On July 6, 2010, Judge Graham dismissed all remaining claims against individual defendants. Furthermore, during that same month, Judge Graham ordered the termination of the following defendants as parties: the former Commissioner of the GDOC; the former Warden at GSP; and the State of Georgia. A few claims against a small set of Defendants remained pending:
- The claims brought under the ADA and Rehabilitation Act for damages against the GDOC; and
- All claims for injunctive relief against the GDOC and the remaining individual defendants (including the Warden of ASMP).

Despite the many dismissals, the plaintiff was able to negotiate a settlement of the remaining claims. On September 14, 2010, Judge Graham ordered that the case be administratively closed. He gave the parties 60 days to file a dismissal of judgment, and if the parties did not request that, the court was planning to dismiss the case with prejudice. The remaining defendants filed a motion to dismiss with prejudice on October 15, 2010. A proposed Settlement Agreement, included with the motion, stated the following important provisions. It included both monetary and injunctive relief. The Agreement were to be in effect until the plaintiff leaves the facility. The defendants agreed to:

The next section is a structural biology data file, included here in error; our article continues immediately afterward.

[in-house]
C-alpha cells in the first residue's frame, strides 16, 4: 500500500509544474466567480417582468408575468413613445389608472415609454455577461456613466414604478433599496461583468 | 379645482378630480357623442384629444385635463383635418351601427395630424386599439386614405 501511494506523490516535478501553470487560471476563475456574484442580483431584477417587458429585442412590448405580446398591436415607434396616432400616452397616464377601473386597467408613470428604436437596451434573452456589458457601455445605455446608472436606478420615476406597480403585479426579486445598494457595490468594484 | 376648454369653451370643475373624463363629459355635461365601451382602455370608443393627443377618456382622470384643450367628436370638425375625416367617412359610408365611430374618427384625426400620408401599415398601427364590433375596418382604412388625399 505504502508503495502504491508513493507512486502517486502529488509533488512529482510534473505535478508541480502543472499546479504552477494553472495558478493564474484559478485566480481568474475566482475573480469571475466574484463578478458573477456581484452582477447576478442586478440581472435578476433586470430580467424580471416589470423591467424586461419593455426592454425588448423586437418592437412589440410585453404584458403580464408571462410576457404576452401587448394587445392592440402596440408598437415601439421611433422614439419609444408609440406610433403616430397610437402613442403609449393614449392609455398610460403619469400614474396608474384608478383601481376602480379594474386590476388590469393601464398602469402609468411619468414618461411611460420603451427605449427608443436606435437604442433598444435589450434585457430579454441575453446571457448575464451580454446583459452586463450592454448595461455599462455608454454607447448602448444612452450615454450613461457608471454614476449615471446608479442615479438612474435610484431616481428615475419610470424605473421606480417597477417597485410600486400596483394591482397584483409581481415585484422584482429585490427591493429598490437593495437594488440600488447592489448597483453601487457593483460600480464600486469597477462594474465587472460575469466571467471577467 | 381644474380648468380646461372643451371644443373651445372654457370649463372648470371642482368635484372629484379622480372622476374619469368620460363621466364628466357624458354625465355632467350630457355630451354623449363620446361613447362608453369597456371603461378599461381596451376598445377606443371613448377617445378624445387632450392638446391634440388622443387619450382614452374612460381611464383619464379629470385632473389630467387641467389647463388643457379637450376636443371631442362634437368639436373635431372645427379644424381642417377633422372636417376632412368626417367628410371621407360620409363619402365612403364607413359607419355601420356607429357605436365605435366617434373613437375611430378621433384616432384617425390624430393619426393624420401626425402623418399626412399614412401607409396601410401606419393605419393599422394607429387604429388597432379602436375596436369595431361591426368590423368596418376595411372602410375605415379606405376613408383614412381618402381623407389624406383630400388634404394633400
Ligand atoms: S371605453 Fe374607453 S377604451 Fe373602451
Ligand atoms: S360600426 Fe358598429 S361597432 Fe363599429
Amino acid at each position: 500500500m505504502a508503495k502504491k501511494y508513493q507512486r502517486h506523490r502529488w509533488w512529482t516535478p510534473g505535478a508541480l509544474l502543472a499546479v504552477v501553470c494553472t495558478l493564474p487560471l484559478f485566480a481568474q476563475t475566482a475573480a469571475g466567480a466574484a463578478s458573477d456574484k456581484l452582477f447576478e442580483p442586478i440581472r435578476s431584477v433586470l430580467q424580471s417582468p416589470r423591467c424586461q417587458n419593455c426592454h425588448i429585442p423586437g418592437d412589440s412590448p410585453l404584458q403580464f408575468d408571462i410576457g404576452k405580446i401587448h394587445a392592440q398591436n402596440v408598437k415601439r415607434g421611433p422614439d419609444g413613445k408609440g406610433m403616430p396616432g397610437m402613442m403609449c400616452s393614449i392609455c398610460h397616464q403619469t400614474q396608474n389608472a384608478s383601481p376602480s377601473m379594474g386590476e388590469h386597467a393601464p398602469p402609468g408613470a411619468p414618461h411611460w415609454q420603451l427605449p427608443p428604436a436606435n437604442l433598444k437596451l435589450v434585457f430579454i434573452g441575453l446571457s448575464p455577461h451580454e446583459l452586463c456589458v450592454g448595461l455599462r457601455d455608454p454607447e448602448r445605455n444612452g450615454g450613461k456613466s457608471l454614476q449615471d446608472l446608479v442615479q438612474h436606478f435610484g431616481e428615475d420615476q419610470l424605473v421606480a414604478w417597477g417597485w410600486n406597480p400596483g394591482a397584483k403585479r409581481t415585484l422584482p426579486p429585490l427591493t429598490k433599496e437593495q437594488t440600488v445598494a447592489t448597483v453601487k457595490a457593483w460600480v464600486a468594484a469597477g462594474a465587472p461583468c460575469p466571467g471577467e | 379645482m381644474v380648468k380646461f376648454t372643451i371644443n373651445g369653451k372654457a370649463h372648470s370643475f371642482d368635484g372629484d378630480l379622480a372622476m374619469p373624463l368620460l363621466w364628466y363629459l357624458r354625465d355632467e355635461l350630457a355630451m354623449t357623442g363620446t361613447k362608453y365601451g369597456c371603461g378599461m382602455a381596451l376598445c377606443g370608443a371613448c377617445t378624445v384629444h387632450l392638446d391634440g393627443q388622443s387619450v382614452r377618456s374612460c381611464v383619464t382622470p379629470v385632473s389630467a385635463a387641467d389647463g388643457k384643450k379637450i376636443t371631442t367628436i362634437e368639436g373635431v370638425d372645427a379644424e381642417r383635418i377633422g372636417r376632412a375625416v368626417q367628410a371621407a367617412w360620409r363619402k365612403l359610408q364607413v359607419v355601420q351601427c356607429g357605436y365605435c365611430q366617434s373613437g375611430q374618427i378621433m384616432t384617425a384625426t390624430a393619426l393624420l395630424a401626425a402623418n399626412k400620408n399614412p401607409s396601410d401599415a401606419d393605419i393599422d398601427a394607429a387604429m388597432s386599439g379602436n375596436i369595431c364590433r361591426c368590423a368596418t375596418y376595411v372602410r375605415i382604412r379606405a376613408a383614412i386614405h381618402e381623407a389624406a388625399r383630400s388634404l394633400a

- make a $50,000 payment to the plaintiff;
- make a $90,000 payment to the plaintiff's attorneys;
- improve the accessibility of the prison facilities to conform with the ADA;
- ensure that the plaintiff has the appropriate devices that would allow him to take showers and maintain hygiene;
- assist him with daily activities; and
- maintain a written medical Treatment Plan for the plaintiff.